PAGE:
What is important to note is that (1) these two conceptions of sovereignty-in-transition are central to the narrative about the making of the modern world and the conditions of what is regarded as modern, and (2) they witness their triumphal and failed switches in the age of revolutions, from about the 1770s to 1820. Recent work on the age of revolutions has revealed the need to step back and reconstruct a global history of the era that treats the revolutions as connected and encompassing without presuming that they are driven by a single, teleological purpose.7


This reconstruction needs to begin with a new understanding of what kinds of anciens régimes were at stake to be transformed and the recognition that these struggles unfolded in particular institutional settings—colonies as parts of empires, which assembled the components of eighteenth-century notions of sovereignty. What distinguished empires was not their absolute definitions of sovereignty, but as Lauren Benton has shown in her study of legal pluralism across a variety of colonial contexts, their amalgamation of a variety of institutional practices and their incomplete territorial contours.8 The relationship between empire and territory thus shifted when the notion of sovereignty got reset from one that rests on self-evident principles of rulership, especially as regimes sprawled overseas, into a view of sovereignty that constituted an unstable and shifting assortment of understandings and practices. Conceptions of sovereignty might be seen not as explanations of how old orders fell and new orders emerged, but as the consequences of struggles to sort out rival ideas and meanings. If the traditional Westphalian narrative rested on the triumph of a European design and a basic contest that unfolded at the centers of power and radiated outward to be borrowed, adapted, and imitated in the national, territorial form, attention to interactions within and between imperial regimes, including at their fringes, makes the emergent design a contingent effect of a wider struggle for power, one that made room for local struggles in peripheries that would shape the histories of the cores.9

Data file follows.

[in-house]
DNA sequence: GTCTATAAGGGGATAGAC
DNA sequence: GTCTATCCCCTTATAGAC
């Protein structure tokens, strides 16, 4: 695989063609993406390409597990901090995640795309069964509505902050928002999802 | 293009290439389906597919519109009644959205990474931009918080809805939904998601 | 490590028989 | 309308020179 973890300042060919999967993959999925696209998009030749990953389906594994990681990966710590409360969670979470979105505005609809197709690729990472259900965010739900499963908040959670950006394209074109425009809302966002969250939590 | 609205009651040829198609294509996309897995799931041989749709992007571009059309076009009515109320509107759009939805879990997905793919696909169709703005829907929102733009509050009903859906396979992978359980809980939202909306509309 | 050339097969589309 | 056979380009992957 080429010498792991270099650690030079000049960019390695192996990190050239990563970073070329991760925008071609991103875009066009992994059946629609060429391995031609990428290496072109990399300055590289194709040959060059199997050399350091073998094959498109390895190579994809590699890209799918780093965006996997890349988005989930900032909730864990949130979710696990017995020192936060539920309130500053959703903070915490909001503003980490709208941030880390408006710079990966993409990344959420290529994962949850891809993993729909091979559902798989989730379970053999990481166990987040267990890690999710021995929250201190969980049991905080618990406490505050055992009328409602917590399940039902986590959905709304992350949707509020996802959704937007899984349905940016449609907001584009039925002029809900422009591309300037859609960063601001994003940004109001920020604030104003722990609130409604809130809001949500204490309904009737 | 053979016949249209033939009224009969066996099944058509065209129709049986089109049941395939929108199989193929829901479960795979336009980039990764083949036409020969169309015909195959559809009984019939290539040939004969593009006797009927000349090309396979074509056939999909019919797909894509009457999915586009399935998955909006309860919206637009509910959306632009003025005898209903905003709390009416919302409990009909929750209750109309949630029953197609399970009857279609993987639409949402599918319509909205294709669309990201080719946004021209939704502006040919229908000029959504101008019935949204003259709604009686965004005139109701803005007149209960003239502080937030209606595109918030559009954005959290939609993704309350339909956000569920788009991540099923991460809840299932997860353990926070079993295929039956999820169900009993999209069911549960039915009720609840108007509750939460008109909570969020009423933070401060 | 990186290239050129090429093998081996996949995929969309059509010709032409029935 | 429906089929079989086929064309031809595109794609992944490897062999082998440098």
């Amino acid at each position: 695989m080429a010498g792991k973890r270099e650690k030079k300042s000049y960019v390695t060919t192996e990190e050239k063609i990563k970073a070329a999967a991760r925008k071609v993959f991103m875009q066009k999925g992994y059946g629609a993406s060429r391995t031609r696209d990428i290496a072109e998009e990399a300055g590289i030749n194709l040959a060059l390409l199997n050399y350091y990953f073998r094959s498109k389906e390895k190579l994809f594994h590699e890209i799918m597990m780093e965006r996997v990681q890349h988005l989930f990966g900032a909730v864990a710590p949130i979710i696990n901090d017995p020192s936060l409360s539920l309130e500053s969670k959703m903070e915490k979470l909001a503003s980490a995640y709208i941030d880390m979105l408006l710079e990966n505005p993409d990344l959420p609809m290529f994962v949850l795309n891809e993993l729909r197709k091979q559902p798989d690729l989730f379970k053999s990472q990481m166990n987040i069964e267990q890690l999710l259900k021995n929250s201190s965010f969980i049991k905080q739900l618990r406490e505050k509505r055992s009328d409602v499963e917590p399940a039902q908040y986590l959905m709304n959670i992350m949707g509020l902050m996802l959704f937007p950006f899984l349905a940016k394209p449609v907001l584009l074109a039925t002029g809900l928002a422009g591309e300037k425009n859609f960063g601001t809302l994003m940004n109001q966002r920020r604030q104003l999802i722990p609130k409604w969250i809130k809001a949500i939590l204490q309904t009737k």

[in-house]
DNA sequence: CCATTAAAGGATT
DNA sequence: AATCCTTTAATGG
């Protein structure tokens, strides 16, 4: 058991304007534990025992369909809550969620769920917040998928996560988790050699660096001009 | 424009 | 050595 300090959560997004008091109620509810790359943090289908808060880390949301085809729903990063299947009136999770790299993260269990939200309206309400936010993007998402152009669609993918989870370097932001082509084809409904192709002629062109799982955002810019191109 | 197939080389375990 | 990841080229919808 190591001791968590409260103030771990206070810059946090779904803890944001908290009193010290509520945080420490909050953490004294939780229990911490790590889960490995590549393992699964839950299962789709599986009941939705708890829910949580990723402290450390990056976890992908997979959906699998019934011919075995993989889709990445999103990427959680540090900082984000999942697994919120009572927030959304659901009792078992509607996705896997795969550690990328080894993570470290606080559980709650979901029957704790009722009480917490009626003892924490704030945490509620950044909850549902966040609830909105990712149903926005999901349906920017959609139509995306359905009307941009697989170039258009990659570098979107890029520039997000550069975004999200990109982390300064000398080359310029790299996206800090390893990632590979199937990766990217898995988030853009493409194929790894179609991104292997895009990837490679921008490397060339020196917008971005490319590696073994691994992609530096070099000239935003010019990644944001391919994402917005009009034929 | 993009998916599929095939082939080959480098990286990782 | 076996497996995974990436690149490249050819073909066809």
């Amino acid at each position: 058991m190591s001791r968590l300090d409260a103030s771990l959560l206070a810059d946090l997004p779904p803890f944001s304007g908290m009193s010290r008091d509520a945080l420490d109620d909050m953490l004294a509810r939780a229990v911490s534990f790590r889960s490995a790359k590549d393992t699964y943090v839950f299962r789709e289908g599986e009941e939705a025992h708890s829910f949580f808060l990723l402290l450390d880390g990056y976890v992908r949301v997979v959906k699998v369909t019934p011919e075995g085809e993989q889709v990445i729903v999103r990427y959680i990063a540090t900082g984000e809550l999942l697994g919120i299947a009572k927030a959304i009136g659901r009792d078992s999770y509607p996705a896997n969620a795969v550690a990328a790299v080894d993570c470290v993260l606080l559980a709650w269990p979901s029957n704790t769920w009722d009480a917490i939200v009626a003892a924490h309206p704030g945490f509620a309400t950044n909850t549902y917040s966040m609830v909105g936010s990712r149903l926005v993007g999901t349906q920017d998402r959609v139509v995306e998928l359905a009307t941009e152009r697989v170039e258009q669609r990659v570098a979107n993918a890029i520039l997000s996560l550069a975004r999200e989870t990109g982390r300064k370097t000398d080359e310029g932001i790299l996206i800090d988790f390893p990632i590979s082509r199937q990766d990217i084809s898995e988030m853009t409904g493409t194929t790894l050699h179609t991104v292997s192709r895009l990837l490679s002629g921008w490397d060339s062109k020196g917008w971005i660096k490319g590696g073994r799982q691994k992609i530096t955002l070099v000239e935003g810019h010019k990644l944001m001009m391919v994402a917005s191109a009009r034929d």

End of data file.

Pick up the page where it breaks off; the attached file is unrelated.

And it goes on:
The shifting identification of empire with territoriality laid the context for the ways in which the meaning of sovereignty itself changed in the run [End Page 76] up to—and as a cause of—revolution. Empires did not begin with ambitions of territorial indelibility. Only with time did sovereignty become associated with territory. What is important is that empires spread European notions of sovereignty to distant shores with less concern for legal homogeneity up to the definable boundaries of empire than the Westphalian narrative admitted. They were rather more polyglot and vague—exemplified by the prominence of grey zones that shaded the incomplete and contingent reach of empires, grey zones that would eventually evolve into borderlands. What is more, this greying of the anciens régimes applied not just to the outer reaches of empires that entangled them with rivals, but to their local countrysides and blurry, and contested, frontiers.10